TABLE 1 Classification A:B Mixtures A:C Mixtures according to A:B (wt) G′ (Pa) A:C (wt) G′ (Pa) Dahlquist criterion 100:0  1.95 × 103 Non-PSA Region 97:3  1.32 × 104 97:3  1.19 × 104 PSA Region 95:5  2.10 × 104 PSA Region 90:10 4.04 × 104 90:10 5.47 × 104 PSA Region 85:15 5.23 × 104 PSA Region 80:20 5.37 × 104 80:20 8.03 × 104 PSA Region 70:30 9.61 × 104 PSA Region 60:40 60:40 2.87 × 105 PSA Region 50:50 1.18 × 105 50:50 4.00 × 105 PSA Region 40:60 4.04 × 105 40:60 5.49 × 105 PSA Region (borderline) 30:70 7.63 × 106 Non-PSA Region 10:90 1.12 × 107 Non-PSA Region  0:100 1.25 × 107 Non-PSA Region

From these data, it seems that in order to achieve pressure sensitive adhesive properties for the inventive compositions, a vinyl silicone to acrylate silicone ratio desirably is within the range of 97:3 to 40:60 so that the vinyl functionality to acrylate functionality falls roughly within the range of 21:1 to 0.29:1.

Example 9

Preparation of Three Master Batches

UMS-992, an acrylate silicone resin having 99-100 mole % (acryloxypropyl)methylsiloxane units, was evaluated as a blended with VDT-731 and the initiator package. One drop of each sample was placed between two microscope slides, and exposed to radiation in the electromagnetic spectrum (50 mW/cm2 UVA) for a period of time of 60 seconds. Then the so-formed assembly was exposed to elevated temperature conditions of 150° C. for a period of time of 1 hour. The results are summarized in Table 2.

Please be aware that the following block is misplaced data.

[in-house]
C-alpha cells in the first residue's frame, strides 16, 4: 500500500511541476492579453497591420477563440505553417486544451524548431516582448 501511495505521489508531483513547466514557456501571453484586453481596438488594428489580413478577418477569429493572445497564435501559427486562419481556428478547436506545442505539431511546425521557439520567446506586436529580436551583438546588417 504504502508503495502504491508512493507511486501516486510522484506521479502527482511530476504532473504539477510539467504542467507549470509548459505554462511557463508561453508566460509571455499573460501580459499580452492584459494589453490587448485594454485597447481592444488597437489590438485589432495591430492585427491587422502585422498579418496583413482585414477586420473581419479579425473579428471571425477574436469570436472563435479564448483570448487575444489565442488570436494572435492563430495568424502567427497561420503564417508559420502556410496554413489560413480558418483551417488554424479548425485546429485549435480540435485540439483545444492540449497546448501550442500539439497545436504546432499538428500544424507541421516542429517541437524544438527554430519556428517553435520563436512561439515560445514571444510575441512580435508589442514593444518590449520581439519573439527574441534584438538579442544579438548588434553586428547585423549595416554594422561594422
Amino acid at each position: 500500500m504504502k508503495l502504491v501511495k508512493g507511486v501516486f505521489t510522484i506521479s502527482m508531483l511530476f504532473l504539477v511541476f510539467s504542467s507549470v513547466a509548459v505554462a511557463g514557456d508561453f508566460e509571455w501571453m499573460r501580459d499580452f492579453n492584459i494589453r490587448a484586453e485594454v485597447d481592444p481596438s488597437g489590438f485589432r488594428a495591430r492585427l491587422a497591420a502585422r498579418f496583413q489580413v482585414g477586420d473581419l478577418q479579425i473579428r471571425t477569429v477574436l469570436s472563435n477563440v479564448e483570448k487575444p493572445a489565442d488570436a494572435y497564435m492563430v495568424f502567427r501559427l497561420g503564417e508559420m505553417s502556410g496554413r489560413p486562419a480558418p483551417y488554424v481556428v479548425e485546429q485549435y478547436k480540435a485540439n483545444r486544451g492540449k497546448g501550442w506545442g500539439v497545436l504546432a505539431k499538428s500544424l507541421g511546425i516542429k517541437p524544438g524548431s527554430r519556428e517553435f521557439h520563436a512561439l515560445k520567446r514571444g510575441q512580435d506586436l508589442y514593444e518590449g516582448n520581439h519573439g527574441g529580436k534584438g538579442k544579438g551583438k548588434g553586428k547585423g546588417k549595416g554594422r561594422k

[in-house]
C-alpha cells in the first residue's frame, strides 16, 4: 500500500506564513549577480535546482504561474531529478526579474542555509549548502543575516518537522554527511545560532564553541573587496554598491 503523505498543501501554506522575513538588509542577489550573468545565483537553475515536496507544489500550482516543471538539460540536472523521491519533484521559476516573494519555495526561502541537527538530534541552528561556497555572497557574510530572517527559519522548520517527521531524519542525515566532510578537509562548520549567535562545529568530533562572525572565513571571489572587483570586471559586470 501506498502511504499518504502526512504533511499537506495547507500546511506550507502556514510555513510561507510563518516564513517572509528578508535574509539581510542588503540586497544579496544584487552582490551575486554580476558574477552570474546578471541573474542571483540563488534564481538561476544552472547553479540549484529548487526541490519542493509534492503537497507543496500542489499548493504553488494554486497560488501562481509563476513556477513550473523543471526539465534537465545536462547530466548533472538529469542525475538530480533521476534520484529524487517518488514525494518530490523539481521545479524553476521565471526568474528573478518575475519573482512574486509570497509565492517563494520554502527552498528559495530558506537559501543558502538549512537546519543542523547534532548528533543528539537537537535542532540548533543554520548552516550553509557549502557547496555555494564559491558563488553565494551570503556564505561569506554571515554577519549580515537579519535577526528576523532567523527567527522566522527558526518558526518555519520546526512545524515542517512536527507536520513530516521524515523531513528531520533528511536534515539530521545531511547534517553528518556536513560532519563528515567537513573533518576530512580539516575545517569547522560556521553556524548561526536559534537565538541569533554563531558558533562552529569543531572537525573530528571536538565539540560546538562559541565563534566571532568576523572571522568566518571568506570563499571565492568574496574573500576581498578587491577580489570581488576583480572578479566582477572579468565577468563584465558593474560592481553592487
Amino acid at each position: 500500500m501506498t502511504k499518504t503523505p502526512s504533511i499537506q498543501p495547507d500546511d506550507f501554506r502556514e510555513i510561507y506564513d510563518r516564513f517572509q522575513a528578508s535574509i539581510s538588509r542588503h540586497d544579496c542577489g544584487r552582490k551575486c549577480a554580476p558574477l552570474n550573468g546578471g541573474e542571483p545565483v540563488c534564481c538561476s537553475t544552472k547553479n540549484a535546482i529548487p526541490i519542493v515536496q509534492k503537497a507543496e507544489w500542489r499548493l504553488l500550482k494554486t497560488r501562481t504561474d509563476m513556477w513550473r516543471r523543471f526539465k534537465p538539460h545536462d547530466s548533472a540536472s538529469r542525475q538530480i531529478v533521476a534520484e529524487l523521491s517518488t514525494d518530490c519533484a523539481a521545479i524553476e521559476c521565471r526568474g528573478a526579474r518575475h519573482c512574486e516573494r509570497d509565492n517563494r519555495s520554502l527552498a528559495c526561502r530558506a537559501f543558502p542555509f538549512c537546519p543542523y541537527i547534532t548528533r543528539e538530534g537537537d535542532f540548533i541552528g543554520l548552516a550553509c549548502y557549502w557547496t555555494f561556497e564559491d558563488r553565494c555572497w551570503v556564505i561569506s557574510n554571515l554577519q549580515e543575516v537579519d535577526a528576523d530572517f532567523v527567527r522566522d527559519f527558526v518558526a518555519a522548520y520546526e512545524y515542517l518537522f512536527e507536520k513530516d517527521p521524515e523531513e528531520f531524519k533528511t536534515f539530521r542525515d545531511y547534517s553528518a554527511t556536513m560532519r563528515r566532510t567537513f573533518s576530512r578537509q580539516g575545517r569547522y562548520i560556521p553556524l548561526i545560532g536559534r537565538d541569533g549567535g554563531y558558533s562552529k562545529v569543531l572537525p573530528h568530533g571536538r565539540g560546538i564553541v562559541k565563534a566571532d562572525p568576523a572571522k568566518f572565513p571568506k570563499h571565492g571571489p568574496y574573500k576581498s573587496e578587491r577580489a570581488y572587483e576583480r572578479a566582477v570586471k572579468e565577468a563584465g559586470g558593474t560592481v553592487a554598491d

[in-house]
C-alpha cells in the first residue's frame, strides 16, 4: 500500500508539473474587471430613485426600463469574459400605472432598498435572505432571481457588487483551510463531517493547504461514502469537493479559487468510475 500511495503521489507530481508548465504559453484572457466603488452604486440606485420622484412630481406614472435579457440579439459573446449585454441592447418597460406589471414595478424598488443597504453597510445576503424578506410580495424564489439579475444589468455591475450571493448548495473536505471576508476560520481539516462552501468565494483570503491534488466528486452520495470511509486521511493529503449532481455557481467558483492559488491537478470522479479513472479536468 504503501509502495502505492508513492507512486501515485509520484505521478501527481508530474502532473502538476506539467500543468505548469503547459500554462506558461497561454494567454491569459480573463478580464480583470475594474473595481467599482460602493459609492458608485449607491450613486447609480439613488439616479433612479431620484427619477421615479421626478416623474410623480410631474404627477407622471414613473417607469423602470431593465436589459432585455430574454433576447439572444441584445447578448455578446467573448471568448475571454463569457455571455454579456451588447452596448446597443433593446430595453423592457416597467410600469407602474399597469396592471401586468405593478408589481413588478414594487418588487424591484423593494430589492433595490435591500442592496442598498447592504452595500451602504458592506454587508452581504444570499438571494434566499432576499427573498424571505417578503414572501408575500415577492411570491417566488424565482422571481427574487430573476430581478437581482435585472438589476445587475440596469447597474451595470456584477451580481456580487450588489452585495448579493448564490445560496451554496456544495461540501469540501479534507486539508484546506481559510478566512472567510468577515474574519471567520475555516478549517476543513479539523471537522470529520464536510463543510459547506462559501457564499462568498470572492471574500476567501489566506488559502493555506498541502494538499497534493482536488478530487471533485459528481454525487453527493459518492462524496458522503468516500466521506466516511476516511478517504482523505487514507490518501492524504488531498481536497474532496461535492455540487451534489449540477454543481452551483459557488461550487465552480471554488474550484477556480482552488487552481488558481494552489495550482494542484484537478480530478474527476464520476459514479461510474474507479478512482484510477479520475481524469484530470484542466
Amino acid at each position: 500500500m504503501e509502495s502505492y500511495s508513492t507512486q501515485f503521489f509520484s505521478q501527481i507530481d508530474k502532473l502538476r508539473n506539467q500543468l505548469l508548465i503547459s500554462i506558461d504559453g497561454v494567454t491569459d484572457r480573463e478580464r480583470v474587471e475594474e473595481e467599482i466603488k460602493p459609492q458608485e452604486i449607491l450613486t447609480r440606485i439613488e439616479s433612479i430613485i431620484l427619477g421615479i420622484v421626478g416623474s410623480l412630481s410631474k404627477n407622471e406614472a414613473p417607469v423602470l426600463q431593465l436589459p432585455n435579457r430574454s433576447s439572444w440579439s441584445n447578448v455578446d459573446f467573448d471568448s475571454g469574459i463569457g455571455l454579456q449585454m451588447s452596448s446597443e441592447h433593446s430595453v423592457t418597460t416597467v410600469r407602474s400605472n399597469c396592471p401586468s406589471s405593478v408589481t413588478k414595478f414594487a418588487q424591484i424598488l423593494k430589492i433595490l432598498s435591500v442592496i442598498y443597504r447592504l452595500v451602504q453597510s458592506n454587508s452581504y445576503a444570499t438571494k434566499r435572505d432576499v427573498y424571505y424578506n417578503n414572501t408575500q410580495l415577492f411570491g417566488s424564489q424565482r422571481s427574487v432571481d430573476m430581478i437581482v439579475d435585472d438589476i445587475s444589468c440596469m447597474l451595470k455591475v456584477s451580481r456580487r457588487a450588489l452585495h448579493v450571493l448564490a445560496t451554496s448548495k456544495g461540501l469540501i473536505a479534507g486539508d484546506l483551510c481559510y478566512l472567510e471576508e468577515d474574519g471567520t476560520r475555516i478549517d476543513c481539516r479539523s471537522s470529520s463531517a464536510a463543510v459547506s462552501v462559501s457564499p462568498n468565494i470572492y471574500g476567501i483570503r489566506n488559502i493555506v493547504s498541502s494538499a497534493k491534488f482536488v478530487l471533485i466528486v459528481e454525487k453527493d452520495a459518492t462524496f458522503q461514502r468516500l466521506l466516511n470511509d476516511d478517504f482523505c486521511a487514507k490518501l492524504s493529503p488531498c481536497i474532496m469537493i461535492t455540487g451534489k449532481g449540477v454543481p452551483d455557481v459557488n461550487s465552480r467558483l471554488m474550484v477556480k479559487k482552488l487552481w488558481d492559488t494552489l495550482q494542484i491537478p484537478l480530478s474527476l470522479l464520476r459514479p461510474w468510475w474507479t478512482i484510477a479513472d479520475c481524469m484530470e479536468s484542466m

TABLE 2 Constituents After UV Cure G′ (Pa) Sample VDT-731 UMS-992 Initiator (50 mw/cm2 After 5 minutes After Thermal Cure Nos. (part) (part) Package UVA), 60 s in Photorheometer (150° C./1 h) 1 99 1 IP Tacky PSA 1.0 × 104 Easy debond CF 2 97 3 IP Tacky PSA 7.0 × 103 Easy debond CF 3 95 5 IP Tacky PSA 6.0 × 103 Easy debond CF 4 90 10 IP Tacky PSA 4.4 × 103 Easy debond CF 5 80 20 IP Not tested, 2.8 × 103 Not tested formulation phase separated IP (Initiator Package): 1 part Irgacure 2100 plus 2 parts Luperox 231 CF: cohesive failure during debonding

Here, the desired vinyl silicone to acrylate silicone ratio is within the range of 99:1 to 90:10, and the vinyl functionality to acrylate functionality is approximately within the range of 19:1 to 1.4:1.

Example 10

Various Vinyl Silicone Resins